To date, I've not been too impressed with the Tiffany Aching books, and personally thought her last outing - Wintersmith - was a rather dull, under-par effort from the normally reliable Pratchett. Generally, I have put this down to the fact that the Aching books are "for the younger reader" and since I can't even remotely claim to belong to that category, I assumed that was the reason for my lack of interest.
Fast forward to I Shall Wear Midnight, Pratchett's latest Discworld book, and my opinion has been modified. On the evidence of this, Tiffany Aching has the potential to establish herself as a firm fan favourite and become as popular as fellow Witches Granny Weatherwax and Nanny Ogg. In her latest adventure, Tiffany faces a new menace: The Cunning Man - a long-dead witch-finder - who is poisoning the minds of ordinary people against witches, with Tiffany as his main target. Will she have the power and cunning to beat him or will she be defeated and fail witches everywhere?
The first thing it's important to say is don't be put off that this is published by Doubleday's Children's Books label, this is every inch a "real" Discworld book and one which can be enjoyed by children and adults alike. Despite the "for younger readers" tag Pratchett really makes few concessions to his style - a very good thing in my opinion. Unlike some authors, he does not assume that children are thick and patronise them feeling the need to explain every joke in tedious detail. Rather, he assumes children just as intelligent as adult readers and sees no need to dumb down his style.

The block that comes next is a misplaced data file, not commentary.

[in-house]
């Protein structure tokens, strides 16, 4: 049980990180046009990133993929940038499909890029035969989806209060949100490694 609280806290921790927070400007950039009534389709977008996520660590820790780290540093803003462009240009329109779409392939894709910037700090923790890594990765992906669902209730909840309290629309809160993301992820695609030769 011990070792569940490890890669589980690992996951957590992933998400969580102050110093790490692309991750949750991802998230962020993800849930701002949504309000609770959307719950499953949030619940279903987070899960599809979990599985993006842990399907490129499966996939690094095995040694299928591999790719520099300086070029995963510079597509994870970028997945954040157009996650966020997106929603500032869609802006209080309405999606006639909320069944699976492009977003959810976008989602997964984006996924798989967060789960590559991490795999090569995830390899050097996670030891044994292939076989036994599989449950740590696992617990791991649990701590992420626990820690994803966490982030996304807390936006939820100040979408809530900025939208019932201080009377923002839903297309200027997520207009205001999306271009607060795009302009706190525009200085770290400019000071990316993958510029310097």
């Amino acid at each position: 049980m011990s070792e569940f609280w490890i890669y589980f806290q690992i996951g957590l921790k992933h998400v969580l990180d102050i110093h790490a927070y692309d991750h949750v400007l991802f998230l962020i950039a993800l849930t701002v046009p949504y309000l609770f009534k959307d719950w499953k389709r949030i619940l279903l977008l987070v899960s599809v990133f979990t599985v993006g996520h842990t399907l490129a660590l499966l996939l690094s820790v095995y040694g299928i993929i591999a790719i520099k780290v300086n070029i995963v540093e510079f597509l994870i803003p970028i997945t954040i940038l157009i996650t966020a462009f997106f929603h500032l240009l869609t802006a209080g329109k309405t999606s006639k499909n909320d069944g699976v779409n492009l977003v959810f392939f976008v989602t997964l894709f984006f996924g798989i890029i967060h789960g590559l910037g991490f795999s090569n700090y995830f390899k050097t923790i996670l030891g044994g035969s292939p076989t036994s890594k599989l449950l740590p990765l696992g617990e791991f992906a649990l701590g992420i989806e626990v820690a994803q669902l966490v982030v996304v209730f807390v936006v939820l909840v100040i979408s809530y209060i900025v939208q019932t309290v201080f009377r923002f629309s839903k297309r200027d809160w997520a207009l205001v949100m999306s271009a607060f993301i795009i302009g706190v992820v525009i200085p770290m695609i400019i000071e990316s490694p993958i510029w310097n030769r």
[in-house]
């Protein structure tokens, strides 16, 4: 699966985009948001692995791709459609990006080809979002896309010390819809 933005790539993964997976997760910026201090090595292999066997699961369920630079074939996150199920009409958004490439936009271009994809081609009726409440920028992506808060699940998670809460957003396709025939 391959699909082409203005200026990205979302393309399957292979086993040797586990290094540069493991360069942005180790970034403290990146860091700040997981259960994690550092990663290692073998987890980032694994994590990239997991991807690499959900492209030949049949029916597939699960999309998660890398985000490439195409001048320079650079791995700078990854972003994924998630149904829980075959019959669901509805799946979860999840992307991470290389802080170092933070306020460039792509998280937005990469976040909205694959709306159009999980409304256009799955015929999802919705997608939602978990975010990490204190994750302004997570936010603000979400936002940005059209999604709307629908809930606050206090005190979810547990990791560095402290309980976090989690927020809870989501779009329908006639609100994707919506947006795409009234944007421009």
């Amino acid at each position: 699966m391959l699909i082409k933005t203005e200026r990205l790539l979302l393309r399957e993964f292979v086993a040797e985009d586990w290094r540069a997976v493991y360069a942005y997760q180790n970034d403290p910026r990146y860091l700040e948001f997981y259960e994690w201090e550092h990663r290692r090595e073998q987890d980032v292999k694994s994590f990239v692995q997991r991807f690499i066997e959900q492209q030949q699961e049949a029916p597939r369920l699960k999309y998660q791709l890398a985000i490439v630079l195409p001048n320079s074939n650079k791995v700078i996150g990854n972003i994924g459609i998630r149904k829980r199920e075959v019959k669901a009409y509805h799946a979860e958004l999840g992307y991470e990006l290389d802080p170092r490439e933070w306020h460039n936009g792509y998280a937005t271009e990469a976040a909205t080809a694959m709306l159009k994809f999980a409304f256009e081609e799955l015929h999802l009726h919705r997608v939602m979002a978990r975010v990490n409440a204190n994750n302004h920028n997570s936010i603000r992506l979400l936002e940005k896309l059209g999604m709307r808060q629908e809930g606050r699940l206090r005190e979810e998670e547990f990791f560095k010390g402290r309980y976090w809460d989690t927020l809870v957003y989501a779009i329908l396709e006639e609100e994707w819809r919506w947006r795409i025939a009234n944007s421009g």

The only real concession to those "younger readers" is that I Shall Wear Midnight arguably has a more straightforward narrative than most Discworld novels. Again, that's not a criticism, rather a strength. Since the narrative is less complex and strange, it leaves the reader free to concentrate on the wonderfully observed characters and the superb, genuinely laugh-out-loud humour.
All of Pratchett's trademark humour remains present and correct. Indeed, this is one of the funniest Discworld books for quite some time. As ever, the humour is both wide-ranging and full of variety. One minute, Pratchett is crafting an intricate gag with a long lead up to the punch line; the next he is throwing in a quick-fire gag; then he might make a humorous, sly (but oh so true) observations about human nature.
It's probably in this latter area that I Shall Wear Midnight is particularly strong. The book is littered with observations about how foolishly people can act, particularly when driven by fear or uncertainty. This is one of the key, underpinning themes of this book and it's one that Pratchett uses to great effect to mine both humour and menace from his plot.